Multiple Offers: A Zero Sum Game
There is something interesting going on in the Port Alberni real estate market. Over the past few months, we have witnessed a dramatic increase in the number of multiple offers being presented on a single home. In my experience, this is a normal evolution as the market continues to build momentum. The number of people wanting to buy a home has exploded, and the number of homes for sale is low. Naturally, we see a rise in “Multiple Offer Scenarios.”
Along with the rise in Multiple Offer Scenarios, we’ve been witnessing an increase in frustration from both those wanting to buy a home and the Buyer’s Agents representing them in the sale. This frustration is natural; when you have one house and more than one interested buyer, it is undeniable that someone is walking away from the experience unhappy.
I believe that there are two factors contributing unnecessarily to this level of frustration: (1) a lack of understanding by some real estate agents and the public about how the process works; (2) the fact that we recently had a provincial election in which parties were using the fear surrounding real estate prices on the Lower Mainland to run their campaigns.
Let me begin by saying there is nothing legally or morally wrong with “bidding wars” (aka Multiple Offer Scenarios). In fact, as a Listing Agent myself, it is my ethical and legal duty to try and create this environment for my clients whenever possible. My job is to help my clients (the sellers in this case) get the most money for their home. Encouraging multiple simultaneous offers is an excellent tool for doing that.
The Real Estate Council of British Columbia has a 17-page document explaining the guidelines for dealing with Multiple Offer Scenarios, and the Vancouver Island Real Estate Board has additional bylaws. As a licensed real estate agent, I must follow these guidelines. The purpose of this article is not to rewrite those guidelines but to combine my experience, education and common sense to provide other real estate agents and the public with a better understanding of this process. Before I begin, it is important to understand my point of view – I work almost exclusively as a Listing Agent, which means I’m most often on the side of the negotiation that benefits from this scenario. My interest in the negotiation is usually in direct opposition to the Buyer and Buyer’s Agent.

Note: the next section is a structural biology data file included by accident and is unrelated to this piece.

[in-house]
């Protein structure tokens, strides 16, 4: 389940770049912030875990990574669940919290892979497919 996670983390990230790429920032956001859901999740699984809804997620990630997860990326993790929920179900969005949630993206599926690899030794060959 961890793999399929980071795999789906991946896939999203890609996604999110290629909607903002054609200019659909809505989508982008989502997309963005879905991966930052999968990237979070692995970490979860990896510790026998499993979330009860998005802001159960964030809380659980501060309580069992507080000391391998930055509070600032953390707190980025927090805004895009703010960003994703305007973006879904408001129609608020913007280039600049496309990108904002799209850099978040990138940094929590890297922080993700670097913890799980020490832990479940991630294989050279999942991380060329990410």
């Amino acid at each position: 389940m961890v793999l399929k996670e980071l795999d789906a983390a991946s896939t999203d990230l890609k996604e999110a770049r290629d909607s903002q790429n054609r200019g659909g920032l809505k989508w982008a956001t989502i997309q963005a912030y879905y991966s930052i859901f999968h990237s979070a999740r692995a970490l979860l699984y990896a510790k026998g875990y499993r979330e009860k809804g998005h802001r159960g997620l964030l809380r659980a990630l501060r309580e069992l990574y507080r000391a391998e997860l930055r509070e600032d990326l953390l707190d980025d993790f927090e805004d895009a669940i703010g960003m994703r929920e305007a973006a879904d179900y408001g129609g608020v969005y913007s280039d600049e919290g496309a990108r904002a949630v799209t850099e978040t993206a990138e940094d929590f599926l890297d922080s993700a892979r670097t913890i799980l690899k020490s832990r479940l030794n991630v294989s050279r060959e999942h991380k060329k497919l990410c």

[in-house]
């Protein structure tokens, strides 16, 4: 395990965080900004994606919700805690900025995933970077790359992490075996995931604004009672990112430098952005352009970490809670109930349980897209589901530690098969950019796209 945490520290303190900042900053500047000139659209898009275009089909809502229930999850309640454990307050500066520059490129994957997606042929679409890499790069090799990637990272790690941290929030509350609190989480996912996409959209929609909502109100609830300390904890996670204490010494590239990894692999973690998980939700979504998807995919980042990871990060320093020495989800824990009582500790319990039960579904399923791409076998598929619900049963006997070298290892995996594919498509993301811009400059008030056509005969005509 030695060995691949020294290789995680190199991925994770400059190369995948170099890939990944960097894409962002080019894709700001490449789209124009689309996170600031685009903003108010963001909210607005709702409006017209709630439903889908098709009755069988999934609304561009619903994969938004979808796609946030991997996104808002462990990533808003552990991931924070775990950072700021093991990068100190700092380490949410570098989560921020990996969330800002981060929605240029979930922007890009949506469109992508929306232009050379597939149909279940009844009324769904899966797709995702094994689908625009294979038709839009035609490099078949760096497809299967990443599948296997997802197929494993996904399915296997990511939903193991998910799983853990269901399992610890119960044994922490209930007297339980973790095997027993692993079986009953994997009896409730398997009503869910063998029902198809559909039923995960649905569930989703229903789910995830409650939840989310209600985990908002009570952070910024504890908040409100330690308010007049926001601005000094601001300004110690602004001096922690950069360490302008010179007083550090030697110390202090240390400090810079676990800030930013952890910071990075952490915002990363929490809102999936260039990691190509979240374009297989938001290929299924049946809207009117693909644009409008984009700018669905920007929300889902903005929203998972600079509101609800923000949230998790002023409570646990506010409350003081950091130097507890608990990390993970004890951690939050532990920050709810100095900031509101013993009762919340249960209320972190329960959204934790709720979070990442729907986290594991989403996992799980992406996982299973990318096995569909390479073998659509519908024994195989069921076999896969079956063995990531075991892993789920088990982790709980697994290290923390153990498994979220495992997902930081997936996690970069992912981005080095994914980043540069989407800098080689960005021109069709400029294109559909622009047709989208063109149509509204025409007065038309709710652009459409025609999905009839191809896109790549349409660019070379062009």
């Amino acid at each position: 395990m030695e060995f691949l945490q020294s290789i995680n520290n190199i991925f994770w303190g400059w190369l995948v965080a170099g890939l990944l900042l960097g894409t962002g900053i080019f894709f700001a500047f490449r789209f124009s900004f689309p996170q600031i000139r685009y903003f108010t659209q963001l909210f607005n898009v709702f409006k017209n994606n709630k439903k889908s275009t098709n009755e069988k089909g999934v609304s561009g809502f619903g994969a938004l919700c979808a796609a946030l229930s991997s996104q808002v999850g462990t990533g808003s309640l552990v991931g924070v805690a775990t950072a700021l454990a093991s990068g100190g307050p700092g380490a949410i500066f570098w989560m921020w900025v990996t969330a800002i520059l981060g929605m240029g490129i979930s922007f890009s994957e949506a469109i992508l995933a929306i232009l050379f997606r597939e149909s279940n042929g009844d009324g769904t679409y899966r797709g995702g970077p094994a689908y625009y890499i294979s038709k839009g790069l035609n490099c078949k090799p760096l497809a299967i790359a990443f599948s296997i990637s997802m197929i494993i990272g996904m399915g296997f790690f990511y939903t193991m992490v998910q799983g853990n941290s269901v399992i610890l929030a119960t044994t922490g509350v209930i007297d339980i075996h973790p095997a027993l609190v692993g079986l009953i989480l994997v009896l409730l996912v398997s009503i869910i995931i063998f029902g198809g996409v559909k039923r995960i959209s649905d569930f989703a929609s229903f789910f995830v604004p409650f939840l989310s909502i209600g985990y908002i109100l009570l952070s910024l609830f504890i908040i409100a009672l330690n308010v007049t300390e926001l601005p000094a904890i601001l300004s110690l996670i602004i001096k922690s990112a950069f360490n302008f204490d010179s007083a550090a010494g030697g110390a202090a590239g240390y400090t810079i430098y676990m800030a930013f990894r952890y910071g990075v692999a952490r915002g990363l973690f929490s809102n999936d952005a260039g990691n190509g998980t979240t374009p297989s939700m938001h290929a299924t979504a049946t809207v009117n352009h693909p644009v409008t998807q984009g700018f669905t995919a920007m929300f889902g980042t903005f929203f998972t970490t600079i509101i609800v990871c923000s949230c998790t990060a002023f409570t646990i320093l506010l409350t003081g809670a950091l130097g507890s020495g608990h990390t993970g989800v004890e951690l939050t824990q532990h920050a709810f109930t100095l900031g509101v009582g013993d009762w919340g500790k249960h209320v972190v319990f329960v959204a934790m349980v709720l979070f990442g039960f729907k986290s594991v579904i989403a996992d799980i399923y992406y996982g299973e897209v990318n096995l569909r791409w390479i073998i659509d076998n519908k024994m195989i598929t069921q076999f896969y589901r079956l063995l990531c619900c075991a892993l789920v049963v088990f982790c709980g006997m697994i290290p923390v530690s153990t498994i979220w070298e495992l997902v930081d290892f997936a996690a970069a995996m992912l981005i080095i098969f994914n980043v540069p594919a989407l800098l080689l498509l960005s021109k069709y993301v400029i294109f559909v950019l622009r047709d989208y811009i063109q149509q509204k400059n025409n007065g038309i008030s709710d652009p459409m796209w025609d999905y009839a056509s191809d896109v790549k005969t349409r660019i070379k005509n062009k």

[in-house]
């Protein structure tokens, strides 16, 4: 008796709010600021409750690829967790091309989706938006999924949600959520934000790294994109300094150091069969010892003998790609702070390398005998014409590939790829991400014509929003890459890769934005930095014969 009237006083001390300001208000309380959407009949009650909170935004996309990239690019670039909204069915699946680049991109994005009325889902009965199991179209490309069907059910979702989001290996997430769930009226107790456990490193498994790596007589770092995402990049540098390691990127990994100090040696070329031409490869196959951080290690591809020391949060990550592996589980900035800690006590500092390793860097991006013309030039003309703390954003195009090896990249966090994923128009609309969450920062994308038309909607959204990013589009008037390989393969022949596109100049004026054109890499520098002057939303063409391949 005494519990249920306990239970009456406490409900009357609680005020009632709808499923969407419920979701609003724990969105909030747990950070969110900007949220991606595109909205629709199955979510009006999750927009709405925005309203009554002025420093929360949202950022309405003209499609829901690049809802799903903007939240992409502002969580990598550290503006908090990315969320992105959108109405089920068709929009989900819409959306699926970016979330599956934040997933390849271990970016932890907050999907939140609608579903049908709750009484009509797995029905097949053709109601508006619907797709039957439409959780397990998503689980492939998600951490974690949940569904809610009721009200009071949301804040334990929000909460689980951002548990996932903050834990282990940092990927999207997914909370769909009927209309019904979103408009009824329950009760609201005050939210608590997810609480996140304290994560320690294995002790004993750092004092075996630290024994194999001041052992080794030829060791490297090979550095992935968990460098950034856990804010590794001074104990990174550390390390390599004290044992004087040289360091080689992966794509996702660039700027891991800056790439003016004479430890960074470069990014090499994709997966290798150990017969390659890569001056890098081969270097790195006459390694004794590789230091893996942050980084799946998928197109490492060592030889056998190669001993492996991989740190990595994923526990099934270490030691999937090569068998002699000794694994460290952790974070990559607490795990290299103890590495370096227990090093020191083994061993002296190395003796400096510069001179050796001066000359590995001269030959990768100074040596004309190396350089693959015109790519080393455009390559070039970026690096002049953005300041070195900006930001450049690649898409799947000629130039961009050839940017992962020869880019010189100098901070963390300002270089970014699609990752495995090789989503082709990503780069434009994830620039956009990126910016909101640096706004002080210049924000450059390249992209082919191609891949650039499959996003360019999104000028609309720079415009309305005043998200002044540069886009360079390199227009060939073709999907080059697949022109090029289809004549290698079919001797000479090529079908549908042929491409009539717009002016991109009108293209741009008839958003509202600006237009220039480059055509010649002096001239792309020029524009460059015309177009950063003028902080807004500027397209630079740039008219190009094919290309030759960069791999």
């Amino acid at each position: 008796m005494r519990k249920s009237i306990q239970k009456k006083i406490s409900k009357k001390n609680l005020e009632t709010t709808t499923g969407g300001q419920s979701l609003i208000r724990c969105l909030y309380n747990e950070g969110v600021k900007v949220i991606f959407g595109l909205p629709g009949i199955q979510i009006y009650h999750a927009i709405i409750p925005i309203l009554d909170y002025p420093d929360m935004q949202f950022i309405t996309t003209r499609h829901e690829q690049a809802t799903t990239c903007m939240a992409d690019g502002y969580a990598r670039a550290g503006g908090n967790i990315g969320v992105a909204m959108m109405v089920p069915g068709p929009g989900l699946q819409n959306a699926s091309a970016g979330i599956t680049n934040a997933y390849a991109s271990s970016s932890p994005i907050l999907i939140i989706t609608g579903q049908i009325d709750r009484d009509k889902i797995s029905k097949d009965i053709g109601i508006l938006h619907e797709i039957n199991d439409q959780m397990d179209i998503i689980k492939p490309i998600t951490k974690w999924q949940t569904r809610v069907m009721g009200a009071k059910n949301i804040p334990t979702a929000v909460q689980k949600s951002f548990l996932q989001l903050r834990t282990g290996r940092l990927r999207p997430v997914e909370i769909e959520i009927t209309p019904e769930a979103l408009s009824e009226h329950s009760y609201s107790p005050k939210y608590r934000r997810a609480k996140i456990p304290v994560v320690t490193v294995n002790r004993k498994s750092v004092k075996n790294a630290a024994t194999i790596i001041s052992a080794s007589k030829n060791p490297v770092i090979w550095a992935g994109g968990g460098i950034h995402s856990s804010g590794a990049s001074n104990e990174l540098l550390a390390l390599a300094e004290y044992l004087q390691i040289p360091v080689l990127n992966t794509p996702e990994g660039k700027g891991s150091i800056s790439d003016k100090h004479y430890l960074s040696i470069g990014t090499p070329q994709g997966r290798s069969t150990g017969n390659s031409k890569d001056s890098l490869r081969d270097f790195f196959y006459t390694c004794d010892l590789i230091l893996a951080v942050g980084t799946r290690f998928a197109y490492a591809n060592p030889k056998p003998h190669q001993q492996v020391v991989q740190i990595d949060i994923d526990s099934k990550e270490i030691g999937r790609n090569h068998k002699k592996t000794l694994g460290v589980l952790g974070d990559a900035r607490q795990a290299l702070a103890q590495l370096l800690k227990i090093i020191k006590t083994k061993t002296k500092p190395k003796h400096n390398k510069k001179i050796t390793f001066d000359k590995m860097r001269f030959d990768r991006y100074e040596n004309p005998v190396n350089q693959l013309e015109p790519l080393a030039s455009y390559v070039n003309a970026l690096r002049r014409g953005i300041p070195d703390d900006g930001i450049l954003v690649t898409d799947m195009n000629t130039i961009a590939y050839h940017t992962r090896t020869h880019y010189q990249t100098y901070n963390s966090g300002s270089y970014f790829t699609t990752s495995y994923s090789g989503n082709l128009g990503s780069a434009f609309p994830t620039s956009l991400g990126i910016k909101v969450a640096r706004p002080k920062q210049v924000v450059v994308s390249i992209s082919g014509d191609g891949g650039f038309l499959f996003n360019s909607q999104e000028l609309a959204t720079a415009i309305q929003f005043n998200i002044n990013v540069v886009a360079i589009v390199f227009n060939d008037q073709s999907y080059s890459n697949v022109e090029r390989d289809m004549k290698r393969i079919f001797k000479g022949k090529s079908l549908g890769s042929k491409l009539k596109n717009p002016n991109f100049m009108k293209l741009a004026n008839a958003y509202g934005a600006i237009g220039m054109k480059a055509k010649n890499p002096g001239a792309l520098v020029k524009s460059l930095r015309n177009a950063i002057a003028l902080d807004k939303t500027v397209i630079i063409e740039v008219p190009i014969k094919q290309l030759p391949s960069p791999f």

The Multiple Offer Scenario - A Run Down
The Multiple Offer Scenario almost always begins with a single offer. As soon as it comes in, I have to immediately inform my client. The next thing I would logically do is to notify all Buyers’ Agents who had recently shown interest in the property that an offer has come in. I do this in the direct hope of creating a Multiple Offer Scenario.
When I receive word that another written offer has materialized, I immediately inform my client. (You’ll notice that informing my client immediately is a running theme because the client makes the decisions, not the agent). If my client has not yet accepted the first offer, they have every right to entertain other offers. If they instruct me that these are their wishes, we then set a date and time to consider any and all offers. It is then my job to inform all interested parties (through their agents) when/where the offers will be considered.